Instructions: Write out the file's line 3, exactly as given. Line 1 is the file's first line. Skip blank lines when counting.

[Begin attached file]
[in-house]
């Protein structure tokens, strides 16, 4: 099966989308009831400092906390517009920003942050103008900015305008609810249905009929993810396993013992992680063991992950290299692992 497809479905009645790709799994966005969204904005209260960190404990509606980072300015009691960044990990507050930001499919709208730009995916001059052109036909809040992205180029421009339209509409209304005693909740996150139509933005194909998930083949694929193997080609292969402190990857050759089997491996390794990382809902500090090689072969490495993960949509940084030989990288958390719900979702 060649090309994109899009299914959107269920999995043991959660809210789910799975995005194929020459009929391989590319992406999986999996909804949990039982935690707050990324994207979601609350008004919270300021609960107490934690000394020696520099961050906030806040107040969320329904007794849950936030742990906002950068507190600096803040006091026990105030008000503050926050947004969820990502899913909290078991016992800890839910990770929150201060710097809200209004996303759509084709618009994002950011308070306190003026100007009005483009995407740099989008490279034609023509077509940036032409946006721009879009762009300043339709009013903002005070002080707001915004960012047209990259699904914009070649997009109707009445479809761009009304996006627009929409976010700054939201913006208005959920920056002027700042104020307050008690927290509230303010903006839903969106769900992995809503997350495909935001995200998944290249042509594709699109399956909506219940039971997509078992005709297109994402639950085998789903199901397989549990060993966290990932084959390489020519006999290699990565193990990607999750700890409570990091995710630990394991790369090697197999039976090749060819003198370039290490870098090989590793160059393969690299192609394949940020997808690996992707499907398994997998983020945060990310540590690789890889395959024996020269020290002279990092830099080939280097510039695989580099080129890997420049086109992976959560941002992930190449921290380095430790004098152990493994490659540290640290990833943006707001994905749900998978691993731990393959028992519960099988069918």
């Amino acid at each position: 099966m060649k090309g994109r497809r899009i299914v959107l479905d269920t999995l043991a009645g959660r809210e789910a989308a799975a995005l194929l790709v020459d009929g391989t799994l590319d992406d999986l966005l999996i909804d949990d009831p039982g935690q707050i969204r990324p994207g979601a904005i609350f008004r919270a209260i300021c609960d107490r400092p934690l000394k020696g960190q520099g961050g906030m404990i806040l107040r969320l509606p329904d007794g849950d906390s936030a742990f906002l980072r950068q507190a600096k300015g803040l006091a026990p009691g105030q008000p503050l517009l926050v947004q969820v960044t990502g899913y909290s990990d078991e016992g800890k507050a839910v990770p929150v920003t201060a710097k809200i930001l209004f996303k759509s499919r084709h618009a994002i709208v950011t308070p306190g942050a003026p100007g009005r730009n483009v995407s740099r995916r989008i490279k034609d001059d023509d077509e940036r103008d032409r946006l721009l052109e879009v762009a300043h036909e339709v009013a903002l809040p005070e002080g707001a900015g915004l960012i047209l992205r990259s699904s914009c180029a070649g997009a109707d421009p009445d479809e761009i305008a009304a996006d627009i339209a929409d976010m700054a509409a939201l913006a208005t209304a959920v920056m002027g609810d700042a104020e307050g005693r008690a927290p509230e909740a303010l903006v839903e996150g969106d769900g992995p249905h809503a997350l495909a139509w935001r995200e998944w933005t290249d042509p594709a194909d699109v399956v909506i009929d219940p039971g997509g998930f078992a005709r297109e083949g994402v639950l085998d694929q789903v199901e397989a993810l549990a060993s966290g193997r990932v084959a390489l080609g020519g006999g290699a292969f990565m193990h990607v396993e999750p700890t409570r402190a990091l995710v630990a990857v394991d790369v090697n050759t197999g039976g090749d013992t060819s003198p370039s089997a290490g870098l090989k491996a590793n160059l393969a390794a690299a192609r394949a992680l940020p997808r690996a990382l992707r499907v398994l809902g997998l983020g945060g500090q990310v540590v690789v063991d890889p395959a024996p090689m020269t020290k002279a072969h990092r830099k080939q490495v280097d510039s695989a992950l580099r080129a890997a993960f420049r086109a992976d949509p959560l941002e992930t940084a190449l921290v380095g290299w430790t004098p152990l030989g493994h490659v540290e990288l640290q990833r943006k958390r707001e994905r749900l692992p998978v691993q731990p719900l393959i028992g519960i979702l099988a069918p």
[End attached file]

């Amino acid at each position: 099966m060649k090309g994109r497809r899009i299914v959107l479905d269920t999995l043991a009645g959660r809210e789910a989308a799975a995005l194929l790709v020459d009929g391989t799994l590319d992406d999986l966005l999996i909804d949990d009831p039982g935690q707050i969204r990324p994207g979601a904005i609350f008004r919270a209260i300021c609960d107490r400092p934690l000394k020696g960190q520099g961050g906030m404990i806040l107040r969320l509606p329904d007794g849950d906390s936030a742990f906002l980072r950068q507190a600096k300015g803040l006091a026990p009691g105030q008000p503050l517009l926050v947004q969820v960044t990502g899913y909290s990990d078991e016992g800890k507050a839910v990770p929150v920003t201060a710097k809200i930001l209004f996303k759509s499919r084709h618009a994002i709208v950011t308070p306190g942050a003026p100007g009005r730009n483009v995407s740099r995916r989008i490279k034609d001059d023509d077509e940036r103008d032409r946006l721009l052109e879009v762009a300043h036909e339709v009013a903002l809040p005070e002080g707001a900015g915004l960012i047209l992205r990259s699904s914009c180029a070649g997009a109707d421009p009445d479809e761009i305008a009304a996006d627009i339209a929409d976010m700054a509409a939201l913006a208005t209304a959920v920056m002027g609810d700042a104020e307050g005693r008690a927290p509230e909740a303010l903006v839903e996150g969106d769900g992995p249905h809503a997350l495909a139509w935001r995200e998944w933005t290249d042509p594709a194909d699109v399956v909506i009929d219940p039971g997509g998930f078992a005709r297109e083949g994402v639950l085998d694929q789903v199901e397989a993810l549990a060993s966290g193997r990932v084959a390489l080609g020519g006999g290699a292969f990565m193990h990607v396993e999750p700890t409570r402190a990091l995710v630990a990857v394991d790369v090697n050759t197999g039976g090749d013992t060819s003198p370039s089997a290490g870098l090989k491996a590793n160059l393969a390794a690299a192609r394949a992680l940020p997808r690996a990382l992707r499907v398994l809902g997998l983020g945060g500090q990310v540590v690789v063991d890889p395959a024996p090689m020269t020290k002279a072969h990092r830099k080939q490495v280097d510039s695989a992950l580099r080129a890997a993960f420049r086109a992976d949509p959560l941002e992930t940084a190449l921290v380095g290299w430790t004098p152990l030989g493994h490659v540290e990288l640290q990833r943006k958390r707001e994905r749900l692992p998978v691993q731990p719900l393959i028992g519960i979702l099988a069918p």